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Lower Atmosphere
basics
1. Extension and composition
2. Greenhouse, light & biosphere
3. Ozone and nitrogen oxides
- ozone
- nitrogen oxides
- ozone smog
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Lower Atmosphere

Basics

Ozone smog

Ozone smog is a significant problem in big cities. Ozone is formed as part of a complicated process involving nitrogen oxides, ozone formation and ozone loss.  Ozone smog formation shows just how interconnected processes in the atmosphere really are.
 

 

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NOx emissions in town

1. NOx emissions in the city.  Image: Anja Kaiser.  Please click to enlarge (80 K).

 

What happens in the city?

Lets make the example simple and assume almost all nitrogen oxides come from combustion processes happening in car engines.  Nitrogen monoxide (NO) rich air rises from the roads. This NO reacts with ozone (O3) already in the air to form nitrogen dioxide (NO2).  So the first part of the reaction cycle actually causes a loss of ozone from the atmosphere.  Indeed, directly over roads, ozone concentrations are often very low.  During ozone smog periods, ozone concentrations in cities can be lower than in the rural areas around.  The plumes of NOx rich air are then transported by the wind to the countryside.

 

An additional problem can arise from diesel cars equipped with particles filters. Although such filters prevent harmful particles in the exhaust gas, the cars often emit more nitrogen dioxide (NO2). At the moment (2008) there was not yet a common technology on the market preventing the emission of particles and NO2 in diesel cars in parallel.
 

organic emissions

2. Organic emissions from forests and industry.  Image: Anja Kaiser.  Please click to enlarge (120 K).

 

Where do organic compounds come from?
 
The second partner needed in the reaction cycle are organic peroxides. What are these and where do they come from? Organic molecules are emitted from forests and other plants but also from human sources (e.g. solvents or fuel at filling stations).  The structure of a few organic compounds, which are abbreviated as RH, are shown here. These compounds are chemically attacked in the air. The typical reaction favoured during the day is the reaction with the hydroxyl radical (OH) followed by addition of an oxygen molecule (O2). The result is a peroxy-radical (RO2), with R representing the unreactive organic part of the molecule.  Radical species have a spare electron which makes them very reactive.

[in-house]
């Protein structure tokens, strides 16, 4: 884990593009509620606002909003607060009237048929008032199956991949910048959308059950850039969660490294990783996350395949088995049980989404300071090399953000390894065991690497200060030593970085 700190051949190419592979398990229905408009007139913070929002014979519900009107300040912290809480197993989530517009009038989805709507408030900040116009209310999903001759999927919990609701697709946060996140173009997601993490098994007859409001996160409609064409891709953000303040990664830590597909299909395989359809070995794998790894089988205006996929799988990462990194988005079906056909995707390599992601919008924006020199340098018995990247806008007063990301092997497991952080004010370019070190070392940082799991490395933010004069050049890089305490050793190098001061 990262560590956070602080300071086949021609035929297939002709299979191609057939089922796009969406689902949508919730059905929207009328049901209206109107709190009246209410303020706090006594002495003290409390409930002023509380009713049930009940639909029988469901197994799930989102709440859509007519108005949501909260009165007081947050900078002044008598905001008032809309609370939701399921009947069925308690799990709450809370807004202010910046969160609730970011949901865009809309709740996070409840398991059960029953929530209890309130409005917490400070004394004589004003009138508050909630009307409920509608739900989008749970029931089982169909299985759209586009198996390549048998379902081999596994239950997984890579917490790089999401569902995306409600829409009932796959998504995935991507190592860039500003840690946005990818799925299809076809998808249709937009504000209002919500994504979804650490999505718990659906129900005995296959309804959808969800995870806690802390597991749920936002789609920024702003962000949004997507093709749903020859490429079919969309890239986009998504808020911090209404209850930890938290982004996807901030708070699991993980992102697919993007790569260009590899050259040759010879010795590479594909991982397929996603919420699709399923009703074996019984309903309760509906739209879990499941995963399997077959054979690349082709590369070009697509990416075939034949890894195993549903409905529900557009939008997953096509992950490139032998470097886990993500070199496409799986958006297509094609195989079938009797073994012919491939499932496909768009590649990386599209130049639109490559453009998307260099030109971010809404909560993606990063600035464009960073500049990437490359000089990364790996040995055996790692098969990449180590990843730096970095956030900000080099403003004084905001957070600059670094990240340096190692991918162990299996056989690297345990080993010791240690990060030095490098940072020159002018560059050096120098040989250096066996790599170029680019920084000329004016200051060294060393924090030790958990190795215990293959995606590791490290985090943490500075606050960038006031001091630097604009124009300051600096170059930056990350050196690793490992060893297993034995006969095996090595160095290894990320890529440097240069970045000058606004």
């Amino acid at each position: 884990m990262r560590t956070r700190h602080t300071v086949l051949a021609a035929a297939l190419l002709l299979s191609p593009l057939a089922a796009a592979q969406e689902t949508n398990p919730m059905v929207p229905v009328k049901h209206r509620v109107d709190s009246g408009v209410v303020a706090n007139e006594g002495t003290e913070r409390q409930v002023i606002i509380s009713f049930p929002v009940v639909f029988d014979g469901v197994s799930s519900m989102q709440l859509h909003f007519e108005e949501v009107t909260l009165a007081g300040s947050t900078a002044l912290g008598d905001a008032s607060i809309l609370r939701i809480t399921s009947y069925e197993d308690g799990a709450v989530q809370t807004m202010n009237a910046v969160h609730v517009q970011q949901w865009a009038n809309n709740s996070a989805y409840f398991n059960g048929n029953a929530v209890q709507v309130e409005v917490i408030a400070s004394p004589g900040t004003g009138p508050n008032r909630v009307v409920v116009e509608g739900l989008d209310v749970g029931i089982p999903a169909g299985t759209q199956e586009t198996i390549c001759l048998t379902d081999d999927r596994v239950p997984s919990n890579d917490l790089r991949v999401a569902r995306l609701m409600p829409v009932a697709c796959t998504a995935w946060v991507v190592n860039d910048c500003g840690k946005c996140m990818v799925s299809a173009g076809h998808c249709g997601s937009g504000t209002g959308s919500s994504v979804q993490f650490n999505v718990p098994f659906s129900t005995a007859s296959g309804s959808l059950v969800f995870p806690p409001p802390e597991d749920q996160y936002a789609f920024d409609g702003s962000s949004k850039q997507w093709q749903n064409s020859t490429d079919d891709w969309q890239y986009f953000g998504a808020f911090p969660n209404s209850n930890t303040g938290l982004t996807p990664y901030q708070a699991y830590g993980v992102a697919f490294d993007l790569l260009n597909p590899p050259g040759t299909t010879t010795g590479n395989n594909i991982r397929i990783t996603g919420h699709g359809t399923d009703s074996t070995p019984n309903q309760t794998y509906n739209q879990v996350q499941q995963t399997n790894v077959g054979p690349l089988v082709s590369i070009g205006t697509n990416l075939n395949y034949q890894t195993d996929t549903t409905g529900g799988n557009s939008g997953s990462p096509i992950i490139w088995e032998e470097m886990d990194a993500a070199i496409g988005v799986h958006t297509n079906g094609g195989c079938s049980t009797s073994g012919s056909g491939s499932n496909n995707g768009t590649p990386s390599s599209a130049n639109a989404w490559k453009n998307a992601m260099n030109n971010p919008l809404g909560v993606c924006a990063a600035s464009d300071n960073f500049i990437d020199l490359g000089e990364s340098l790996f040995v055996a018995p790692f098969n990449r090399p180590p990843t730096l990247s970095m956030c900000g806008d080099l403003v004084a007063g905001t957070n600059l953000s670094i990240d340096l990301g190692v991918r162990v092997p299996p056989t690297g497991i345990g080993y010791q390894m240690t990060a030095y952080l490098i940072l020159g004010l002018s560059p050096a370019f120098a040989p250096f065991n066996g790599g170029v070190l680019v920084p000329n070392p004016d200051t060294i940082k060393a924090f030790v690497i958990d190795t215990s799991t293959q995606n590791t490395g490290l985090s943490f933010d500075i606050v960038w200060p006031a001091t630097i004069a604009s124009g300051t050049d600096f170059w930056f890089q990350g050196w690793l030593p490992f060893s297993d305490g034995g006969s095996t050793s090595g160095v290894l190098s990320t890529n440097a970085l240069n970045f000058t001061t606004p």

formation of ozone smog

3. Formation of ozone smog.  Image: Anja Kaiser.  Please click to enlarge (115 K).

 

When are the best conditions for ozone smog?

Over rural areas, downwind of cities, the ozone formation cycle starts:

1) Nitrogen dioxide (NO2) is broken down by the Sun to form oxygen atoms (O) and nitrogen monoxide (NO).
2) The O atoms react with oxygen gas (O2) to form ozone (O3).
3) The NO reacts with peroxy radicals RO2 forming NO2 again.
4) Some O3 is removed by reaction with NO.  The amount lost depends on the concentration of the competing RO2 radicals.

 

In the end the peroxy radicals are lost and ozone is formed while the nitrogen oxides are always recycled. This cycle only happens if:

a) There is enough sunlight to breakdown NO2 into NO and O (the reaction happens on hot sunny days).
b) If the mixture of peroxy-radicals and nitrogen oxides favours the reaction.

 

the complete ozone oxidation cycle

4. The complete ozone oxidation cycle.  Image: Anja Kaiser. ESPERE

If no nitrogen oxides are available, the reaction cycle can't take place.
If nitrogen oxide concentrations are very high, NO reacts not only with peroxy radicals but also with ozone and this removes ozone from the system.
If sunlight is not available, NO can't be recycled again and not enough peroxy radicals are formed to keep the cycle going.

Nitrogen oxide concentrations are usually low enough to prevent severe ozone smog events occurring but if we continue to emit them during combustion processes, ozone smog events are likely to increase.  A comparable situation is seen in the smoke plume of a vegetation fire as the temperatures generated in these fires are hot enough to allow nitrogen oxide to form.

 

Related pages

Find out more about how tropospheric ozone levels are controlled at:
Lower Atmosphere - More - Unit 3 - Ozone abundance

 

About this page:
author: Dr. Elmar Uherek - Max Planck Institute for Chemistry, Mainz, Germany
scientific reviewing: Dr. Rolf von Kuhlmann - Max Planck Institute for Chemistry, Mainz, Germany
educational proofreading: Michael Seesing - Uni Duisburg , Germany- 2003-07-02
last published: 2008-10-09

 

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last updated 10.10.2008 15:11:21 | © ESPERE-ENC 2003 - 2013